3 Ways For Procurement to Prove Its Value (Other Than Cost Savings!)

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Spend Matters welcomes this guest post from Dustin Cochran, director of member development at Corporate United.

There’s been a lot of conversation lately in the industry regarding procurement’s alignment with the broader company strategy. As someone who has been in procurement for the majority of my career — with roles ranging from category management to sourcing to my current position as director of member development for a group purchasing organization (GPO) — I’ve lived and breathed the struggles of the industry.

I’ve managed relationships and accounts that were valued at more than $13 billion in revenue to the organization and fine-tuned my negotiation and supplier management skills. In my current role with a GPO, I’m focused more on helping procurement and finance leaders achieve significant cost savings and organizational value.

This is the question that I am often asked: “How can procurement align with the company’s broader strategy to drive greater value and increase influence?” I may be in the minority for this opinion, but I don’t think this requires wholesale change.

Most organizations are focused on three strategic pillars: increasing revenue, operational efficiency and retaining talent. I would say that procurement is already aligned to these pillars. Where they tend to be less aligned is with the strategy of internal departments. However, what I think that procurement professionals should focus on is better promoting how they align with these areas.

Revenue Generation

We typically think of sales teams with this pillar, but should procurement have a seat at the table? There are many ways that procurement teams support the sales teams and revenue generation by negotiating great rates on what sales teams need to be successful in their roles. For example, by negotiating the best programs for travel services, such as car rental and travel management, procurement can help ensure that sales representatives can get to their meetings without issue, while saving the company money on travel expenses.

Not only can their expert negotiation skills and eye for the venues offering the best value be useful the next time the company is planning a sales event, the procurement team can help ensure, via the contract, that risk is mitigated so that the event goes off without issue.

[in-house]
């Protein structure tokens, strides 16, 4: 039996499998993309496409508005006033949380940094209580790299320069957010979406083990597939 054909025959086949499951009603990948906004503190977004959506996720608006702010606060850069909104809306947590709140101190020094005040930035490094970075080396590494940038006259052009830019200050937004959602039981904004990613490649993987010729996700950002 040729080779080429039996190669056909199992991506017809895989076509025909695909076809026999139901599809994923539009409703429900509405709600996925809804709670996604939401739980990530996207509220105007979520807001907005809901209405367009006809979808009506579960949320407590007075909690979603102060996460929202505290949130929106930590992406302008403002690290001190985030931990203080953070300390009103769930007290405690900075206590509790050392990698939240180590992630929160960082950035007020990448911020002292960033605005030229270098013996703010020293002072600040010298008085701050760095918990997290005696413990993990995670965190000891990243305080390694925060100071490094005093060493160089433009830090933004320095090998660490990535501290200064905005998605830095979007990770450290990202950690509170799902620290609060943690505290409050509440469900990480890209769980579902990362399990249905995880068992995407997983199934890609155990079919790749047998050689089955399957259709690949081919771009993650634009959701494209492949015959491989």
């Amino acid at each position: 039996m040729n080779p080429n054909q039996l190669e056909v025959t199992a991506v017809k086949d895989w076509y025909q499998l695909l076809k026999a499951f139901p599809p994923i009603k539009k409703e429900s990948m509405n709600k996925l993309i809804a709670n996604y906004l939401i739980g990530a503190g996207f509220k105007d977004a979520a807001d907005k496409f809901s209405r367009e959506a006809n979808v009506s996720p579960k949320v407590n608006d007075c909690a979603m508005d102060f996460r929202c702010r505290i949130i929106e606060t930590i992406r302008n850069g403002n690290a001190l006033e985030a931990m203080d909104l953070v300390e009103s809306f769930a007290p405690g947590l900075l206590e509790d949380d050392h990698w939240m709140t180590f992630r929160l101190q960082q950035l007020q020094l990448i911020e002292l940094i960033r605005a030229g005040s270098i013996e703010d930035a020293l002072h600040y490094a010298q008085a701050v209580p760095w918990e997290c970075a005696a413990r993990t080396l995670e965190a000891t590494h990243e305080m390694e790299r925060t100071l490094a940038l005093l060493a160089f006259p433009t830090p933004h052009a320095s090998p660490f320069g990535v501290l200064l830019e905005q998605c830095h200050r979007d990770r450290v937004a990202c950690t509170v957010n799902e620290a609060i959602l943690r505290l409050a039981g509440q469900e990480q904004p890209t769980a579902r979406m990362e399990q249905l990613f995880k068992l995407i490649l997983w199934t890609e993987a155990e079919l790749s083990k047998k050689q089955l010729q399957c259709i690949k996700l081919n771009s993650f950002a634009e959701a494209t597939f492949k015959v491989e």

Operational Efficiency

This is likely the area where procurement is seen as best aligned. Continuing to be a steward of cost effectiveness, risk mitigation and lean methodologies is essential. Most business units would love to utilize these skill sets, but many don’t think of procurement when the need arises.

There are two main ways to solve this. First is a wide-scale marketing effort to promote the procurement department to the company. A quarterly email “selling” their services and sharing a few internal testimonials can remind everyone of procurement’s capabilities. The second method of internally promoting procurement’s expertise in this area is simply for procurement to make friends in other departments and be good listeners. Few people would turn down help from procurement if their skill sets align well with the challenge.

Retaining Top Talent

Procurement can aid in retaining top talent by ensuring that the company is using best-in-class suppliers for employee experience. Whether it’s the relocation provider when the employee first joins, the benefits employees receive, or the staffing companies that help managers fill openings on their team, having a strategic agreement with top suppliers will go a long way when it comes to attracting and retaining talent.

It’s fortunate that over the last couple of years, the conversation about the “value” that procurement brings has evolved to focus on more than traditional cost savings. Especially as categories have been competitively sourced a handful of times, procurement teams must seek other ways to deliver value to the business. Positioning procurement internally as more of a business partner role and promoting its impact in these three strategic areas is a good place to start.

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Voices (2)

  1. Steve Ighorimoto:

    Excellent post by Dustin. Thanks for sharing. Procurement professionals must at all times focus on pipeline of value and cross functional collaboration they bring on board in their organizations. For instance,reducing lead time in procurement cycle add value in manufacturing efficiency but more importantly will help in fast tracking new products or package launches . In FMCG industry, where I operate; this type of collaboration from procurement function help address consumer taste changes by fast tracking and expanding products offerings, improve execution excellence and revenue generation.

  2. Alex Tardecilla:

    While employed at a major Houston-based E&P in 2009, I collaborated with the drilling manager and a couple of his engineers to look at reducing the costs for mobilizing and demobilizing its contract drilling rigs. On analysis of the invoices, we took note of the dates and locations for each rig, then mapped them. Voila, we noted a pattern of rigs going from one end of the lease to another, without organization. We also identified the lack of coordination between the drilling managers, coordinators and the drilling rig contractor. We worked to optimize the scheduling, planning and booking of the rigs – and delivered approximately $2M in mob/demob costs.

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